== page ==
We mediators play midwife to decision making. We patiently assist in an arduous and sometimes painful process while parties labor, struggling to make the right choices in difficult circumstances. We strive to ensure that those who weigh those choices are able to reach rational decisions based on accurate and complete information.
But just how rational are the decisions that people make, whether at the mediation table or anywhere else? How much control do any of us really exert over those choices?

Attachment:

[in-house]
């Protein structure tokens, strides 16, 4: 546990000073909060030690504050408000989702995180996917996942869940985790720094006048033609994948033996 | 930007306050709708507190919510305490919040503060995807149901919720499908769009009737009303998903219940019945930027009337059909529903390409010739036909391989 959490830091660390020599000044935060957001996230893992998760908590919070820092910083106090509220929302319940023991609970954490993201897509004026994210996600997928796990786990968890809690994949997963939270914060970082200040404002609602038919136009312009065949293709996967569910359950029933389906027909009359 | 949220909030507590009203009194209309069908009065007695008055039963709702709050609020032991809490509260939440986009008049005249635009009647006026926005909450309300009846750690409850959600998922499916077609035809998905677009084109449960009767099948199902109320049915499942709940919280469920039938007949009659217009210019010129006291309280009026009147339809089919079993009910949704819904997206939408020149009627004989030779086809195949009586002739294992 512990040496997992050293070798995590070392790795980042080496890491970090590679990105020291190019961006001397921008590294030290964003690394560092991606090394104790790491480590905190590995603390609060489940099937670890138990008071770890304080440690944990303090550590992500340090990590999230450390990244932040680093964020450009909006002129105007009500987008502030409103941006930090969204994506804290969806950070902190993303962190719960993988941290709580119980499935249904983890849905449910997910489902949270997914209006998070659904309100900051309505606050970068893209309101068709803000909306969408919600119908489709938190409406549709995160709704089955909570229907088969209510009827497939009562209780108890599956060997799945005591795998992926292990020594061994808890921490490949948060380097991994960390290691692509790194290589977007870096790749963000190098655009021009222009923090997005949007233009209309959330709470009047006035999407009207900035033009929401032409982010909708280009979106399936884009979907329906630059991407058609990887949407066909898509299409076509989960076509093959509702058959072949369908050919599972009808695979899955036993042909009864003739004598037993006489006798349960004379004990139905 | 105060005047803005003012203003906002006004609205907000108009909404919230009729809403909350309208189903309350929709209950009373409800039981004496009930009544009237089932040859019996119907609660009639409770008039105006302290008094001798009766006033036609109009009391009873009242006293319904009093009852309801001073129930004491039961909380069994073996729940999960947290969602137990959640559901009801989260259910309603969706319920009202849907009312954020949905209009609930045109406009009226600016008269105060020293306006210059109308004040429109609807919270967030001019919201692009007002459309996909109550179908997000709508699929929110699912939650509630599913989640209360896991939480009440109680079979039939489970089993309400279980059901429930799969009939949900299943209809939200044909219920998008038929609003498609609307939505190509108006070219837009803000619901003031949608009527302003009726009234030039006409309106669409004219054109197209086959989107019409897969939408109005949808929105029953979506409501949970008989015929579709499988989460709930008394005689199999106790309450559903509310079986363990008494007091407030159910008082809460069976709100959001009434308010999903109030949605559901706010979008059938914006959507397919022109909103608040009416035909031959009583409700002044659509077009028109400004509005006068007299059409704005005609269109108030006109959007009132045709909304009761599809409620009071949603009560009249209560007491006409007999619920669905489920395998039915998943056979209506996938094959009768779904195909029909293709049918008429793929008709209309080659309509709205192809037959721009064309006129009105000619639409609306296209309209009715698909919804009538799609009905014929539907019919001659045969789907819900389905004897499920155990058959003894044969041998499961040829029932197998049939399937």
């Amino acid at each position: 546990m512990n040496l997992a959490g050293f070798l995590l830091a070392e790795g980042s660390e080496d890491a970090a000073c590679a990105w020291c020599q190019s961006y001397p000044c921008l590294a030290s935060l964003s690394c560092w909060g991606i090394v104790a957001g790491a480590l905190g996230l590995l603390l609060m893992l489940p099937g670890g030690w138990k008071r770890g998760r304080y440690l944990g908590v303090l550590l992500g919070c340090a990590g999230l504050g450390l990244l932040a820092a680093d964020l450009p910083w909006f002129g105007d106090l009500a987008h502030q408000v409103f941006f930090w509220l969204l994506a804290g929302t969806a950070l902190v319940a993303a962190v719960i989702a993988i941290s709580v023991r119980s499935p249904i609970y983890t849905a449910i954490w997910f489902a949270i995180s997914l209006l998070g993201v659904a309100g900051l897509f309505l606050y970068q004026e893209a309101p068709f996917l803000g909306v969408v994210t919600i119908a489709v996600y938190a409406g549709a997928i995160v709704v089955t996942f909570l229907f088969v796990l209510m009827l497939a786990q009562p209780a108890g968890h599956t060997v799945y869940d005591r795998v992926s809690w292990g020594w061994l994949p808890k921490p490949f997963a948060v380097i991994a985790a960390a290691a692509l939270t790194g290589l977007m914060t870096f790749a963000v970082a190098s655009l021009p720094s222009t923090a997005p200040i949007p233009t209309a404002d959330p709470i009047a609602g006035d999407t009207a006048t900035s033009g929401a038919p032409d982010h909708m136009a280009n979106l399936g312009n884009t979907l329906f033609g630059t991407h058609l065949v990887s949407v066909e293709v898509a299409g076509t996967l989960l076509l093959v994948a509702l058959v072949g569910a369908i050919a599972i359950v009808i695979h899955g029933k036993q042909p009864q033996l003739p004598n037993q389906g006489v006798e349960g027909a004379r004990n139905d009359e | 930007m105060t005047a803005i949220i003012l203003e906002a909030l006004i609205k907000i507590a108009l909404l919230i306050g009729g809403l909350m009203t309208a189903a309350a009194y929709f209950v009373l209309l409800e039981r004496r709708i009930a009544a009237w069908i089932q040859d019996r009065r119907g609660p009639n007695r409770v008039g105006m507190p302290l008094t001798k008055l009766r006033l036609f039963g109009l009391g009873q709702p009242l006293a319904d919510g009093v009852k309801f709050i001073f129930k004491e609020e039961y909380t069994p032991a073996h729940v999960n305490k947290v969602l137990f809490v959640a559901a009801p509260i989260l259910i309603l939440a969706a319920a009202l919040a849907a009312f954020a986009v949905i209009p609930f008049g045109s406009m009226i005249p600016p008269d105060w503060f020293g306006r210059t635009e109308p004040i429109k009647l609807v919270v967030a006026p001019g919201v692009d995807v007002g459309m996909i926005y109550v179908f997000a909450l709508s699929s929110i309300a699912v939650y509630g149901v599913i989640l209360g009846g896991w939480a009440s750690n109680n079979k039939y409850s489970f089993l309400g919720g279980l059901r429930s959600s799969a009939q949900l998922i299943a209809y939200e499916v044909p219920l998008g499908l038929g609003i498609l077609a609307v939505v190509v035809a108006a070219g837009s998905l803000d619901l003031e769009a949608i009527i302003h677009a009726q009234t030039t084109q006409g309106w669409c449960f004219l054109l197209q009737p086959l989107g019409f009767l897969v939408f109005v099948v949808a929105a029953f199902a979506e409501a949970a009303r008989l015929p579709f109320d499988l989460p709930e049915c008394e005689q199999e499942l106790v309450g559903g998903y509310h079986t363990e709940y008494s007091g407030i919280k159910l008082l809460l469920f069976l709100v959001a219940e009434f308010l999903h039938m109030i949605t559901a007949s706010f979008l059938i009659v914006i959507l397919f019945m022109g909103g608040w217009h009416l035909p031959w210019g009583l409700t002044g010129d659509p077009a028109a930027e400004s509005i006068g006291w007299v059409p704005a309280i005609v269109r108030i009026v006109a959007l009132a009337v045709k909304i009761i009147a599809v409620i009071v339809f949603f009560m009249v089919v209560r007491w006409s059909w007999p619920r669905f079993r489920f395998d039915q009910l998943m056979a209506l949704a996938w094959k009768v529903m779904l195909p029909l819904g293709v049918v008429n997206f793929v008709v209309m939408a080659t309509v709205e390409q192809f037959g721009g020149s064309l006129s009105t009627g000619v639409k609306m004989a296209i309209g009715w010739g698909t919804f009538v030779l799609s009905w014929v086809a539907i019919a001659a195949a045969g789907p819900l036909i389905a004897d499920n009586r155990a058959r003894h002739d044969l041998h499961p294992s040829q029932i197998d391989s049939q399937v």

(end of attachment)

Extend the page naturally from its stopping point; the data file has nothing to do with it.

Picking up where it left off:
A new book has some surprising answers and explains why it is that we are more susceptible than we realize to the vagaries of our own minds and vulnerable to the forces of emotions and social norms. Predictably Irrational: The Hidden Forces That Shape Our Decisions, written by Dan Ariely, a behavioral economist, the Alfred P. Sloan Professor of Behavioral Economics at MIT’s Sloan School of Management, and a visiting professor at Duke University.
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